Upwardly mobile

Challenger mobile brand 3 is confident its focus on pay-as-you-go handsets and social networking, coupled with online advertising, will lay the foundations for future growth, says Joe Fernandez

As the newest of the mobile networks in the UK, 3 is dwarfed in marketing might by Vodafone, Orange and T-Mobile. In 2007, it spent just 29.7m overall, compared to 83.6m by Orange, according to Brad Insight/Nielsen.

But as consumers struggle to pay monthly tariffs in a recession, 3 announced last week that it would reintroduce pay-as-you-go handsets on its network.

The brand is hoping this – along with its social network-focused handsets – will convince young consumers to stick with the operator. It recently rolled out its INQ handset, dubbed the “first social mobile”, which integrates Facebook with Skype and features Windows Live Messenger and Last.fm.

With 4 million customers, 3’s market share is only about 5%, but Neil Andrews, head of portal advertising at 3, points out: “We’re the UK’s biggest 3G network.”

When 3 was launched on March 3, 2003, it traded on its ability to offer third-generation handsets and services at a time when this was not standard. Six years later, the smartphone market is far more crowded, with competitors such as O2 offering handsets such as Apple’s iPhone.

In a bid to stand out, 3 has decided to make online advertising its lead marketing medium. It appointed Glue London to the 30m account last December, expanding its role as the lead digital agency.

The brand has also started using the phrase “Fresh on 3”, replacing its former slogan “Welcome to our Network”. The ads aim to make consumers aware of the interactive nature of 3’s service and how this offers value for money.

Andrews says the company has seen a rise in subscriptions to its mobile broadband offerings, which has also been heavily advertised by Glue. As a result, it wants to capitalise on this customer interaction.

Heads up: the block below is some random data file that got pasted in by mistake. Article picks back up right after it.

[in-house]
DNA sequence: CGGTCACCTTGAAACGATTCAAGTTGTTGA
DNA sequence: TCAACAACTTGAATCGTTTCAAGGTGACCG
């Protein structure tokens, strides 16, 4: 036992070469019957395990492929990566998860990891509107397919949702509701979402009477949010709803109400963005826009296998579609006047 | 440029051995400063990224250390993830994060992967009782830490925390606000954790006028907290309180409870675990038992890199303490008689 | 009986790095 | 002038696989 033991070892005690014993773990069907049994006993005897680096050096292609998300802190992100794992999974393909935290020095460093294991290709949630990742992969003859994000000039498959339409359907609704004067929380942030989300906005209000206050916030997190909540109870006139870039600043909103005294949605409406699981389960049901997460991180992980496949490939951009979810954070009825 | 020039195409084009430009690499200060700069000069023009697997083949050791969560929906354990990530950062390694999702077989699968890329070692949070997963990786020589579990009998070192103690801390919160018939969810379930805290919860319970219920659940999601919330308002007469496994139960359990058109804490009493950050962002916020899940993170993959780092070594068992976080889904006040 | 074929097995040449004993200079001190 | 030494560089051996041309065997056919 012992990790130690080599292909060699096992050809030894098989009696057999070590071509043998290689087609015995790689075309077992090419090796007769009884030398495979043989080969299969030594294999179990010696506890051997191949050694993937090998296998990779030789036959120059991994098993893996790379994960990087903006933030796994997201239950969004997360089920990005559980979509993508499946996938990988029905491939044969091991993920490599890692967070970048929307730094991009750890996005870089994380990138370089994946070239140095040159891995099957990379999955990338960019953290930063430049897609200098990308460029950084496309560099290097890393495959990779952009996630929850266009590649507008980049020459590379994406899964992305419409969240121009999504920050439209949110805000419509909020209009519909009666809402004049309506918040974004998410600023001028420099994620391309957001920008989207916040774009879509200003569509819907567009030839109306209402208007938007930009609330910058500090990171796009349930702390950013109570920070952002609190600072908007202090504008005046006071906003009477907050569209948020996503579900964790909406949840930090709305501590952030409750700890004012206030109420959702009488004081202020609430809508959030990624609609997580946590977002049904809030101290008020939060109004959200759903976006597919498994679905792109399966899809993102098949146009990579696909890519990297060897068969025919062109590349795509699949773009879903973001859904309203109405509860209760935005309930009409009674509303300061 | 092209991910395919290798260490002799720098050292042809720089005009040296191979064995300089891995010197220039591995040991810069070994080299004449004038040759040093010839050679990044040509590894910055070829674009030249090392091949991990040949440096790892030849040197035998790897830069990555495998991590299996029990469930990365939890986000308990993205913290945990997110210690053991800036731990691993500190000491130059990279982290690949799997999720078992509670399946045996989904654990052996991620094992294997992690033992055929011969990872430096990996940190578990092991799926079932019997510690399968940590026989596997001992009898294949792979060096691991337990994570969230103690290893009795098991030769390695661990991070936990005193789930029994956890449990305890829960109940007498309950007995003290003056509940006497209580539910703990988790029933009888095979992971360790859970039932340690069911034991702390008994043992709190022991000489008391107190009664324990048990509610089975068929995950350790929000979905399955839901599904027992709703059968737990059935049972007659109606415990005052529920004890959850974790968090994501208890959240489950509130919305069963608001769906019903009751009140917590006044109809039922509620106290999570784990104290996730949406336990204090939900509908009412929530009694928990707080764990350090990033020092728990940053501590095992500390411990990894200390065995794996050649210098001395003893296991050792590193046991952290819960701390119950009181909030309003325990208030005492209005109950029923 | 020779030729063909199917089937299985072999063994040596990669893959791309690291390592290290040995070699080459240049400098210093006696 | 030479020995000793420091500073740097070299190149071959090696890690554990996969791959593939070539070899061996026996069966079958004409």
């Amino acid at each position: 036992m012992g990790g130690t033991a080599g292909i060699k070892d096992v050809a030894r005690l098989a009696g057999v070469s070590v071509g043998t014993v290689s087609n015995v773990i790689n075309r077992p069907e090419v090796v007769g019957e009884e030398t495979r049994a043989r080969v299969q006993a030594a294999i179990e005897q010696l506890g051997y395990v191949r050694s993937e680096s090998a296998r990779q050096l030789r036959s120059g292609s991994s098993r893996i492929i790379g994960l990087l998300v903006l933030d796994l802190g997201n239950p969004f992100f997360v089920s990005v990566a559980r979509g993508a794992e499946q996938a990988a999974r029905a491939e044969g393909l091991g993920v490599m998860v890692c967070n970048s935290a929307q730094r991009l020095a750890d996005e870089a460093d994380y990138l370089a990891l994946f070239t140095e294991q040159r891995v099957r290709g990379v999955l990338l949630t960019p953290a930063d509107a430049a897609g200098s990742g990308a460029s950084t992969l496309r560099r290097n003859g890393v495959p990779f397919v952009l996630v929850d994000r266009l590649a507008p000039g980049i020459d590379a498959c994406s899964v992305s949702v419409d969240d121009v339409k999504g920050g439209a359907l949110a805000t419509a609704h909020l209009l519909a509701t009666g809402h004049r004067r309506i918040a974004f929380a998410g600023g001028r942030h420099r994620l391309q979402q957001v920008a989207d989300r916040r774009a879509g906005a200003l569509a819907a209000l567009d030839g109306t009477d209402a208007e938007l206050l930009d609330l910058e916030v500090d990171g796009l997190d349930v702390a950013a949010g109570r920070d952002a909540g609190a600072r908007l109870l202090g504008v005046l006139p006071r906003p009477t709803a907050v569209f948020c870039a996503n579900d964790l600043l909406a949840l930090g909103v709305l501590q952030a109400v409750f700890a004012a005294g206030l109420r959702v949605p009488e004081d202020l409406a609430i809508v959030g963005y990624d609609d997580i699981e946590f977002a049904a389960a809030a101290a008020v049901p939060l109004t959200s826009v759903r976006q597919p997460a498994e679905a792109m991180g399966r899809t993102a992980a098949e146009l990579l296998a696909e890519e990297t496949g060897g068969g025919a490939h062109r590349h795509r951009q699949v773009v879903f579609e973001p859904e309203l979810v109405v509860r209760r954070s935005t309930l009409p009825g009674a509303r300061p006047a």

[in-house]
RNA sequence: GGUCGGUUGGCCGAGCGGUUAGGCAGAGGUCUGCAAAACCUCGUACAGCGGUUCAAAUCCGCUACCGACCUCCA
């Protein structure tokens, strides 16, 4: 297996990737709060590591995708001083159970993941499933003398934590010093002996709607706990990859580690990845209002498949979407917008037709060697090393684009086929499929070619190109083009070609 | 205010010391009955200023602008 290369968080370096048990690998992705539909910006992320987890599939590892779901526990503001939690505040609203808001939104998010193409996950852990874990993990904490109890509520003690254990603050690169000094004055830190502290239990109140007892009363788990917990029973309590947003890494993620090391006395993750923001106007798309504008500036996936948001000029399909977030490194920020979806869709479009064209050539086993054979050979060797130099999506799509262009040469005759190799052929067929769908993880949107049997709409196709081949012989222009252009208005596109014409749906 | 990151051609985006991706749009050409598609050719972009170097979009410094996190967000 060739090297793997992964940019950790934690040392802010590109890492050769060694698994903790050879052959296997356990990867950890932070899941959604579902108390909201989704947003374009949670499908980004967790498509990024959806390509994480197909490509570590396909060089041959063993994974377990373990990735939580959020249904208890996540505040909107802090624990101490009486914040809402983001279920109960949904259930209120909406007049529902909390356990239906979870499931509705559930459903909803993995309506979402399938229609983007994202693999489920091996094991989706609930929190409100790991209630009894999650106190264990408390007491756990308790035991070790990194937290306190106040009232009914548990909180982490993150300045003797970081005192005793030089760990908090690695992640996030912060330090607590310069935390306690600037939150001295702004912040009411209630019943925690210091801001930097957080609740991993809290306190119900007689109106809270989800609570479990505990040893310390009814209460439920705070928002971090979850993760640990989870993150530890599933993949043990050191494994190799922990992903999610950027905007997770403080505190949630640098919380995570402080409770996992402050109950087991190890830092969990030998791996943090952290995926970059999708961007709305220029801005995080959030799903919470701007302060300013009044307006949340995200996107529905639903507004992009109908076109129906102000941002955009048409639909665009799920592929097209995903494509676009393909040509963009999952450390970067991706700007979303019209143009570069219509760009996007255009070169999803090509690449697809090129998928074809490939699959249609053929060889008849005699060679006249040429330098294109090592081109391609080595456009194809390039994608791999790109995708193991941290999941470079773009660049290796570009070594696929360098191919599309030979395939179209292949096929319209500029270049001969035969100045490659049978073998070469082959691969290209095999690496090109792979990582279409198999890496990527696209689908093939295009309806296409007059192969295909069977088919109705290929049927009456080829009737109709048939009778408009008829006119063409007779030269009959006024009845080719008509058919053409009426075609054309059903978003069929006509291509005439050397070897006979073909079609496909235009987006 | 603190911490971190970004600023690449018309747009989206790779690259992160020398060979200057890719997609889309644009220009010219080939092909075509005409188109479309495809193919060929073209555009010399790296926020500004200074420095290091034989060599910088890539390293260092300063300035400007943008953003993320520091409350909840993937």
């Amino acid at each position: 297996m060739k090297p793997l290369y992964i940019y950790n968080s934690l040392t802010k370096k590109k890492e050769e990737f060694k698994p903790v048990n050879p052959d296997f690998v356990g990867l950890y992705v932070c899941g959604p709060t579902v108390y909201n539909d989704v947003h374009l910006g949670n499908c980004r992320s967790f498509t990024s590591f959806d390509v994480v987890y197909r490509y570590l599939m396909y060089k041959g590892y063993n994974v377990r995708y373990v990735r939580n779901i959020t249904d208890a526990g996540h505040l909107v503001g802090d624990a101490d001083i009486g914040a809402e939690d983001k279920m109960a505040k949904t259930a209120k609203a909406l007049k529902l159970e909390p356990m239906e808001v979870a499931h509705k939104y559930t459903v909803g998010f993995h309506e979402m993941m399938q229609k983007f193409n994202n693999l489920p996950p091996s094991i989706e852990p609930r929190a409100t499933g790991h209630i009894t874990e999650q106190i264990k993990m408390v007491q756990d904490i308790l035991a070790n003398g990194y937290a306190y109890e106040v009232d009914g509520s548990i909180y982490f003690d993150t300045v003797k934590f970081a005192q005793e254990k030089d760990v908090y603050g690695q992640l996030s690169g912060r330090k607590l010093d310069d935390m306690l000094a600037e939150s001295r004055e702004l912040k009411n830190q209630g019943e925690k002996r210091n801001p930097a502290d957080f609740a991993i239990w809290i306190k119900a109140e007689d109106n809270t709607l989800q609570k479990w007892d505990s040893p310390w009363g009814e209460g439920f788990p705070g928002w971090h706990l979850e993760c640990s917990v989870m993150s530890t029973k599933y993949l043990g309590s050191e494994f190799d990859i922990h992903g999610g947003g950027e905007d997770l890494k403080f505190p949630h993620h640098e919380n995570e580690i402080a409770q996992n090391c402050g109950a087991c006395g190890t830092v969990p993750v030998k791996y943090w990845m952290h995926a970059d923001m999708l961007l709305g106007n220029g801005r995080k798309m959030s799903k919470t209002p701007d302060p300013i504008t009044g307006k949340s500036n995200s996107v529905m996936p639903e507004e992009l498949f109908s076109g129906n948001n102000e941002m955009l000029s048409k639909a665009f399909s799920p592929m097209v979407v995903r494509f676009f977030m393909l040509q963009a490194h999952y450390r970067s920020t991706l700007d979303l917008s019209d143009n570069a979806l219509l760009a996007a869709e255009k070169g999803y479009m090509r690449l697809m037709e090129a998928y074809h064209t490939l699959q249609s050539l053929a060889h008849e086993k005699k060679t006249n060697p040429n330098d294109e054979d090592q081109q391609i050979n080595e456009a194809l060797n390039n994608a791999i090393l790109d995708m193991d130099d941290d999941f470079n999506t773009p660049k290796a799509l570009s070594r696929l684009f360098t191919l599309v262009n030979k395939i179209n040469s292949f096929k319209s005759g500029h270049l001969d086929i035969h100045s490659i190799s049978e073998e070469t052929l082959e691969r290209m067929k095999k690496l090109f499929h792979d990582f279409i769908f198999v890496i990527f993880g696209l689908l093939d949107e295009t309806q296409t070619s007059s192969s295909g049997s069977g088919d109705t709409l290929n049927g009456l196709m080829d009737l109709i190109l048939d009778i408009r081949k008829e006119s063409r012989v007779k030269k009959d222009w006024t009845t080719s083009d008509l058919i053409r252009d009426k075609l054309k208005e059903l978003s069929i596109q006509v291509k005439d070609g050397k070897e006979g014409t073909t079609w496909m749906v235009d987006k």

“We have seen our take-up of mobile broadband double in recent months, with December figures showing a record level of customer interaction with [online portal] Planet 3,” he explains.

Broadband internet is growing increasingly important to mobile operators. Analyst BuddeComm claims the UK mobile market in 2008 was characterised by new developments in advanced data services, quad-play packages and other related issues.

A spokeswoman for the researchers reveals: “Mobile penetration approached 125% by mid-2008. Fierce competition has forced operators to concentrate on packaging service bundles and line service promotions, and explore applications such as mobile search and advertising facilities.”

Andrews admits that to build 3’s reputation in both mobile and broadband, more needs to be done to address misconceptions that the network still suffers from signal coverage problems. “There is a mistaken perception that signal problems we had in the past still exist now,” he says.

The brand now claims it has 99.9% coverage and its forthcoming collaboration on networks with T-Mobile UK will lead to almost complete population coverage for 3G services. Hutchinson Whampoa, 3’s parent company, says the deal will enable the companies to deliver better broadband internet access in addition to reliable voice and text services.

In keeping with its reputation for interactivity and innovation, 3 is opening up its integrated inventory to advertisers, in an attempt to monetise its marketing potential. This will include giving advertisers access to its portal home page, which is pre-installed on all phones, and offering advertisers opportunities to have logos in the menus of its exclusive handsets.

Yell.com has become the first brand to use pre-loaded icons on handsets, and uses it to promote its mobile site and a download application for its directory. Andrews says: “It’s a brand presence that will be there for the lifetime of the phone.”

With plans to make the most of an online advertising model while evolving its business model and product range, 3 seems confident that a global recession will not impede its plans for expansion. Andrews enthuses: “We are democratising and mobilising the internet.”




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